How To Fix Runtime Errors in GameMaker

How To Fix Runtime Errors in GameMaker

You run your game, and it crashes with a mysterious error – a common sight for game developers.


This is a “runtime error” – an error that happened while your game was running.

In this tutorial, let’s look at some common runtime errors and what they mean, before going through some ways of fixing such errors.


  1. Error Window
  2. Variable Not Set Before Reading
  3. Unable To Find Instance
  4. DoAdd Execution Error
  5. Wrong Argument Type
  6. Variable Index Out Of Range
  7. How To Fix Errors

Here is a video version of this tutorial:

You may also get compile errors while your game is being built, which are not covered in this tutorial.

Error Window

Let’s break down the error window into smaller parts:



The first part tells you where the error occurred. It mentions the event (“Step Event0”, which is the normal Step event) and the object (“Object1”).


The second part describes the error, which is “variable <name> not set before reading it”.

It then shows you where the error occurred – in this example, it was a line in the add_variable script function, on line 2.

That line of code is also shown: potatoes += 1;


The third part is the stack trace, which shows how GameMaker reached the line of code that caused the error. You read this from the bottom-up:


This shows that Object1’s Step event called the add_variable() function on line 1. Then inside that function, the error occurred on line 2, as it’s the final (top) line in the stack trace.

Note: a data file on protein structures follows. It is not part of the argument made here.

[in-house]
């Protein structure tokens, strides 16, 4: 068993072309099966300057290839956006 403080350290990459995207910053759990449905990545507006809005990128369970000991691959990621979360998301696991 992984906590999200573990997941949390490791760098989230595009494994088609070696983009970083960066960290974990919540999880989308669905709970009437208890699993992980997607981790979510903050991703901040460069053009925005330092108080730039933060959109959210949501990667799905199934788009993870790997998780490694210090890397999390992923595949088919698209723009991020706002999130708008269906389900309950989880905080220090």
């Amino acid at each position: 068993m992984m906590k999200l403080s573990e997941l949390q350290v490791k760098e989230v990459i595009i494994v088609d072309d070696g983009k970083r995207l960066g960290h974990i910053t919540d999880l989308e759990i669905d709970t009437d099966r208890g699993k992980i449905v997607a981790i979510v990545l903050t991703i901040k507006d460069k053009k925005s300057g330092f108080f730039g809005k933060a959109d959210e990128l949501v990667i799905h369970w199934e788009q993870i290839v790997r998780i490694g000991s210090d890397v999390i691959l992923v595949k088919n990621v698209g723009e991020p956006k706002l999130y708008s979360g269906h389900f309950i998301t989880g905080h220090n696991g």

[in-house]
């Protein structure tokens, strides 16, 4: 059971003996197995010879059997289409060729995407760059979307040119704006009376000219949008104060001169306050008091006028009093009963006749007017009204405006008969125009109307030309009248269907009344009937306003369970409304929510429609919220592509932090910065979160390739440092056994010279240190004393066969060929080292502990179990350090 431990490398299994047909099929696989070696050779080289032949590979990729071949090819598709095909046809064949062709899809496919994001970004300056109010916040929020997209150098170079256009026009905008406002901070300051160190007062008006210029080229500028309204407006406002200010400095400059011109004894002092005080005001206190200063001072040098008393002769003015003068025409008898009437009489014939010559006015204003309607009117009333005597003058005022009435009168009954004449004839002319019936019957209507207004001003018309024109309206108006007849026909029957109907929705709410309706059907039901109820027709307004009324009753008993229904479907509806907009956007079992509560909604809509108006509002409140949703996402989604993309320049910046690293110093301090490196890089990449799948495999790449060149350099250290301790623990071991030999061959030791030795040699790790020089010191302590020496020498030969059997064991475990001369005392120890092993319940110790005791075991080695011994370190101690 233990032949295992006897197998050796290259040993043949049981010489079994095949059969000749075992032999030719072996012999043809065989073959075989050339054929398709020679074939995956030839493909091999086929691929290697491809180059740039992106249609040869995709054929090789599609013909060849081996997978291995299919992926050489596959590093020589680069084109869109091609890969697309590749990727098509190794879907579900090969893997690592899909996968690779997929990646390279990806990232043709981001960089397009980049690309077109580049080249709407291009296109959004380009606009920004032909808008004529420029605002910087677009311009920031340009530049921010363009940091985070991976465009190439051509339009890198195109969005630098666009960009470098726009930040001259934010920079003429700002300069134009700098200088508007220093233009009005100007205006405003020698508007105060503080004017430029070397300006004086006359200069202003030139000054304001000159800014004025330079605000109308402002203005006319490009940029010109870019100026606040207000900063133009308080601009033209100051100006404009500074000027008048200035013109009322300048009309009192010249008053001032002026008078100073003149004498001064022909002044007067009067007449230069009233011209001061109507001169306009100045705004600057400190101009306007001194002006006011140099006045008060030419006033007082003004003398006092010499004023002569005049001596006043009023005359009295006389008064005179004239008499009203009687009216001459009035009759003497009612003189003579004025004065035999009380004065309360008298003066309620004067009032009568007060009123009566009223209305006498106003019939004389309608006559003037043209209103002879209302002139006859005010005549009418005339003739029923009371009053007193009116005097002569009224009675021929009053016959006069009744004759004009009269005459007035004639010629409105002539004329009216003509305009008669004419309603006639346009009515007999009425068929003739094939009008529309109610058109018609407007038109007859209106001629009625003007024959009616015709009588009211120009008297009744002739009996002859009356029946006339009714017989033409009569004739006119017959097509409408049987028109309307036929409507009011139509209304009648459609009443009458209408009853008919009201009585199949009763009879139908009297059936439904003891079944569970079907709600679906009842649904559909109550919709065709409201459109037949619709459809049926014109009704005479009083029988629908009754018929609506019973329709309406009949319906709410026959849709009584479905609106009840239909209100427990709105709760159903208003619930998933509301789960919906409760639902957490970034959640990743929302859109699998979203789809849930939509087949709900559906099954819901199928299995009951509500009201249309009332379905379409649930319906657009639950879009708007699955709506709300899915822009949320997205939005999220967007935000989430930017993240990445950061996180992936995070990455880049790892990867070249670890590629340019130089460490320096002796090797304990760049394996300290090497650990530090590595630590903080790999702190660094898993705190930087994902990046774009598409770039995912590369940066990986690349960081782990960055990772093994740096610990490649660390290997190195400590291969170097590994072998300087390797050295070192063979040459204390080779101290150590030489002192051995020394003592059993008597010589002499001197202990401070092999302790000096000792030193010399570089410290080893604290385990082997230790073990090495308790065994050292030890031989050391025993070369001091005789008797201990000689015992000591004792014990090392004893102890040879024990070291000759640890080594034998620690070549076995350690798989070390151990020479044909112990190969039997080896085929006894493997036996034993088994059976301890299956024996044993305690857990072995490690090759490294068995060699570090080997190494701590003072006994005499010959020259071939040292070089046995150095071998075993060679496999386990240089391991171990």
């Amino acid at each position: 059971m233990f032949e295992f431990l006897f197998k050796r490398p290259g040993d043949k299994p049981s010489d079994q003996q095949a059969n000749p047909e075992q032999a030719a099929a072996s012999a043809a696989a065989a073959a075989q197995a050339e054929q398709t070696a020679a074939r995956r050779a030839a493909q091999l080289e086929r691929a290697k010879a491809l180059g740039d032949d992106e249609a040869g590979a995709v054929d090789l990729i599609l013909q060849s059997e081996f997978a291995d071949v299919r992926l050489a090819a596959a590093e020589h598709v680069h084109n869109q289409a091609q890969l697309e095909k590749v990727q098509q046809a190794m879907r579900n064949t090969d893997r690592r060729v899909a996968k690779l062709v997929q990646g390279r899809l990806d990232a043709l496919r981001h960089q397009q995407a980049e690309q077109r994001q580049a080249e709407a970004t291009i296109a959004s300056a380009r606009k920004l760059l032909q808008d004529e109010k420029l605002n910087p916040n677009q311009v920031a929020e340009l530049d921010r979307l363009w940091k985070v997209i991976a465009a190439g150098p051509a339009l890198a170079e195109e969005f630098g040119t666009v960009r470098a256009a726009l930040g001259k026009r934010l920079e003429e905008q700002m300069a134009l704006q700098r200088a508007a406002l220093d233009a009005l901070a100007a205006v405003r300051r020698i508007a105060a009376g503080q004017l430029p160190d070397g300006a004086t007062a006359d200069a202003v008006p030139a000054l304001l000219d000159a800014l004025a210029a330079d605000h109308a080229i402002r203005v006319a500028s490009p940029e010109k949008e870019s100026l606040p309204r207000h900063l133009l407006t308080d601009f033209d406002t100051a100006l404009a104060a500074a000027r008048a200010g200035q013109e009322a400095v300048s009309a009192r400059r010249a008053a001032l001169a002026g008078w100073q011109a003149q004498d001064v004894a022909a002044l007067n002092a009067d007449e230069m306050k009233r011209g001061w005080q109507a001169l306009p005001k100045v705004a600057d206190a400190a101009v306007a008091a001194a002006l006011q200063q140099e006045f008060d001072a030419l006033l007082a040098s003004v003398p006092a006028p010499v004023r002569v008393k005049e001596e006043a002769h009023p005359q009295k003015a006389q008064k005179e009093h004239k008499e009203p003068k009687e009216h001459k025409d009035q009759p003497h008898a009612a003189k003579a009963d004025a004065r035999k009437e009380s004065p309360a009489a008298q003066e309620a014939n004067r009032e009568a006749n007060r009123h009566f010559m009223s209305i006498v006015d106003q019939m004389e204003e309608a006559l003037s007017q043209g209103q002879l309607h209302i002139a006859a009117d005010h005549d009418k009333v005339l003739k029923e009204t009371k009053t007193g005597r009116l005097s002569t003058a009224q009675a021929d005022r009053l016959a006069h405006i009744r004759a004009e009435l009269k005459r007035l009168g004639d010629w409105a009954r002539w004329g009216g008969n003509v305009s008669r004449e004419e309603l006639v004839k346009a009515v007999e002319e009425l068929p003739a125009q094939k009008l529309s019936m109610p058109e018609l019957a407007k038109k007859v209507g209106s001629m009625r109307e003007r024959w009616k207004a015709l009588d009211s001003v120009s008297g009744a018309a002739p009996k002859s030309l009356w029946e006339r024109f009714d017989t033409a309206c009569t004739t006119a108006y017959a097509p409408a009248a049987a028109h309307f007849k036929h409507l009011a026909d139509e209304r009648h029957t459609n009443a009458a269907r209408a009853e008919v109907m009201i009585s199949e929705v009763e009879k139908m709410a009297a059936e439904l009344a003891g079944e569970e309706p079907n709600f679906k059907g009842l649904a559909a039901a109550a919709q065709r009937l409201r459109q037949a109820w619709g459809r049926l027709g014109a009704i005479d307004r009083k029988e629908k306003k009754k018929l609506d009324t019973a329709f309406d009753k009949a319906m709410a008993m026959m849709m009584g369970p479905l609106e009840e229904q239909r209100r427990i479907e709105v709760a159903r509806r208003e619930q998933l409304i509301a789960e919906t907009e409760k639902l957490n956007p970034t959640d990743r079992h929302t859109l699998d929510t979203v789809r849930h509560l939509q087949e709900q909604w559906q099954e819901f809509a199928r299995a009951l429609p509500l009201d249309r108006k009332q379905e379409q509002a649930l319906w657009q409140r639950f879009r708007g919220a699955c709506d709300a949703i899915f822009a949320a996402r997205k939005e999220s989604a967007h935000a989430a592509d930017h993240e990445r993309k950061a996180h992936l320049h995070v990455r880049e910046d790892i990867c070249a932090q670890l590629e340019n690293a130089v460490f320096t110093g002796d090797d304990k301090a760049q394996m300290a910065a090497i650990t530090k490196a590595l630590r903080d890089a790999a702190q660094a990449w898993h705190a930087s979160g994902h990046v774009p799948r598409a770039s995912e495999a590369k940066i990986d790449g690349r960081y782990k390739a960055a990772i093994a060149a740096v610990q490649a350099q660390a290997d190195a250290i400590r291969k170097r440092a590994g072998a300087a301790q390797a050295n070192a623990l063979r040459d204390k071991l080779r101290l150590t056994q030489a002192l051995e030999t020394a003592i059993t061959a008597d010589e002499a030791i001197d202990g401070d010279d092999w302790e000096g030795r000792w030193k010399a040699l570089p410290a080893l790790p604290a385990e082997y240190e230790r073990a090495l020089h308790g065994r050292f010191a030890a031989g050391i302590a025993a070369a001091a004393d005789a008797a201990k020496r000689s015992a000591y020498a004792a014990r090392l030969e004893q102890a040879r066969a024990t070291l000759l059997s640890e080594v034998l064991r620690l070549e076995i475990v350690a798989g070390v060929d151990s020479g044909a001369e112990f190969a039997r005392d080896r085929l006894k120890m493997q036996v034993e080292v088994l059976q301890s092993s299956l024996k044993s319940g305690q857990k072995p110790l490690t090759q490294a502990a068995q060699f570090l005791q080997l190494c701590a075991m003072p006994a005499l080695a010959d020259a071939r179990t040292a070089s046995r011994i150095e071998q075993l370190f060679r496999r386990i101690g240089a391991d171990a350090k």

With that out of the way, the most important part is still the error itself. Let’s look at what the error shown above means.

Variable Not Set Before Reading


This error says you tried to use a variable that you didn’t set before. The variable here is Object1.potatoes, meaning the variable itself is called potatoes and it belongs to Object1.

In GameMaker, you create a variable by giving it a value. This error means you didn’t create the variable before you tried to use it, so it has no value.

First of all, check if it’s a typing mistake, which is the most common cause of this error. In my case, I mistyped the variable as potates in my Create event, meaning I never actually created the potatoes variable that I was trying to use.


If that wasn’t it, think about the “timeline” of your variable: it needs to be created first, which is usually done in the Create event, and after that it can be used and modified. Make sure your code follows this logic.